The Danish Peace and Stabilisation Fund (PSF) was set up in 2010 as an inter-ministerial, flexible funding mechanism aimed at contributing to enhanced peace and stability in some of the world’s conflictual “hotspots.” A comprehensive, “whole of government” approach was adopted to manage the fund, which involves the Prime Minister’s Office (PMO), the Ministry of Foreign Affairs (MoFA), the Ministry of Defence (MoD) and the Ministry of Justice (MoJ). Since the establishment of the fund a wide range of mostly 3-year programmes have been carried out across Africa, the Middle East and Eastern Europe with a diverse set of partners. The PSF is managed by an inter-ministerial steering committee, chaired in rotation between the MoFA and the MoD. This committee approves and provides overall supervision of the programmes of the Fund. A joint secretariat (Samsek) with staff from MoFA and MoD supports implementation and administration. The programmes under the PSF are managed and monitored by Danish embassy teams and MoFA/MoD units.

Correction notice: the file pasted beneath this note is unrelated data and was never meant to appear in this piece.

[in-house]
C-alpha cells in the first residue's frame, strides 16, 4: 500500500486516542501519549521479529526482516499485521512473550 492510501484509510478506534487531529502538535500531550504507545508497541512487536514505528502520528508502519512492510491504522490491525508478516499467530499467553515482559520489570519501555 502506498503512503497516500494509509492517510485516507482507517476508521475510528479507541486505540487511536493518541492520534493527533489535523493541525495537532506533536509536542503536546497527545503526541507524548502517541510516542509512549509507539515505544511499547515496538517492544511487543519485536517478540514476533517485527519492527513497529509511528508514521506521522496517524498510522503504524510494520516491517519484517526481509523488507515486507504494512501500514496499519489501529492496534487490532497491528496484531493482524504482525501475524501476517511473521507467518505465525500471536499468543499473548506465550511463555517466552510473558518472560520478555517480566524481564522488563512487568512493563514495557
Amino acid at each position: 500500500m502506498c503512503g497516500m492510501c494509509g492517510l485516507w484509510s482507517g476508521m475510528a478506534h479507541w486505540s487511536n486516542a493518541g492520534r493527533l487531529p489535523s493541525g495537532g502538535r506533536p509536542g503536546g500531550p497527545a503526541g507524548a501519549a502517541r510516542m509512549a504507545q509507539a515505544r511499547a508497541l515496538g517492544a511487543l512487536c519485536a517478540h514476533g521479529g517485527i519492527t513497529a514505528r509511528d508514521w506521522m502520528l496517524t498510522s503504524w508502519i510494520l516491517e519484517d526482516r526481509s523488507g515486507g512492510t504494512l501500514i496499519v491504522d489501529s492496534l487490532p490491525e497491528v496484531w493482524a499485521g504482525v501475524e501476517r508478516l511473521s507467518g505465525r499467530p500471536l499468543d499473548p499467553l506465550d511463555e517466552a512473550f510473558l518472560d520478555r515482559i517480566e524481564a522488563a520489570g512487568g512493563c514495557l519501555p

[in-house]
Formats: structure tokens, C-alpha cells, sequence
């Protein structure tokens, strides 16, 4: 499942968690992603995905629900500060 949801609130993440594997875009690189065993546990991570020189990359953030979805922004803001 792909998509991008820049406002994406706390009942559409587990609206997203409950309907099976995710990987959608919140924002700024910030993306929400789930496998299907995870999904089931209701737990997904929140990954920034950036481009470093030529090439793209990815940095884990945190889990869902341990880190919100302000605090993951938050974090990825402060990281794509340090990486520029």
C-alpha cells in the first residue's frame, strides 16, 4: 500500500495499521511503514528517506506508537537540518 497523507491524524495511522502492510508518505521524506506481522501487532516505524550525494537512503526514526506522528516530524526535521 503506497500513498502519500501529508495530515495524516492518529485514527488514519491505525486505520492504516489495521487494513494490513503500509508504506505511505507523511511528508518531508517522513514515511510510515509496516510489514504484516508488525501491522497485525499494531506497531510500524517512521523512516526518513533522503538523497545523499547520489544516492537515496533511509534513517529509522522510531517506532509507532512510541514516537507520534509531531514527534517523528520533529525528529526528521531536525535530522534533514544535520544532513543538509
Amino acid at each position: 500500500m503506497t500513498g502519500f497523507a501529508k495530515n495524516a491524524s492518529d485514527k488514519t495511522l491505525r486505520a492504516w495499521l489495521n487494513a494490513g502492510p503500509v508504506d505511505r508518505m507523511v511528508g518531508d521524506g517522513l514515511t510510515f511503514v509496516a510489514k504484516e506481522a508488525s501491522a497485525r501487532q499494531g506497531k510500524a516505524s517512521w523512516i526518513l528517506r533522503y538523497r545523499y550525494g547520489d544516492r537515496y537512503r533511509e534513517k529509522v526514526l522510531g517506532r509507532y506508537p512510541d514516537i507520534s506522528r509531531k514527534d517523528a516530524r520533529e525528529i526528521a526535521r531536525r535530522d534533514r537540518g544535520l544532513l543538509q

Given the considerable expansion in activities since 2010 and the importance of continued peace and stabilisation efforts in numerous conflict zones around the world, it has been decided that a follow up evaluation of the PSF will be undertaken. Danish initiatives within the humanitarian, development and peace “nexus” as well as the recent strategic shift towards “doing development differently” will constitute important contextual frameworks for this assessment. Thus, strengthening the strategic coherence as well as the flexibility of development engagements - including bilateral “country programmes”, humanitarian assistance and support to multilateral and international organisations - are intended to ensure the best ways of organizing and implementing Danish development cooperation.

Nordic Consulting Group Partners Anne-Lise Klausen (team leader),  Ayla Olesen Yurtaslan (research analyst), and Per Kirkemann (QA manager) will implement this assignment in consortium with Ecorys (UK). They will provide an in-depth analysis of three case studies of PSF programmes as well as difficulties encountered and opportunities arising.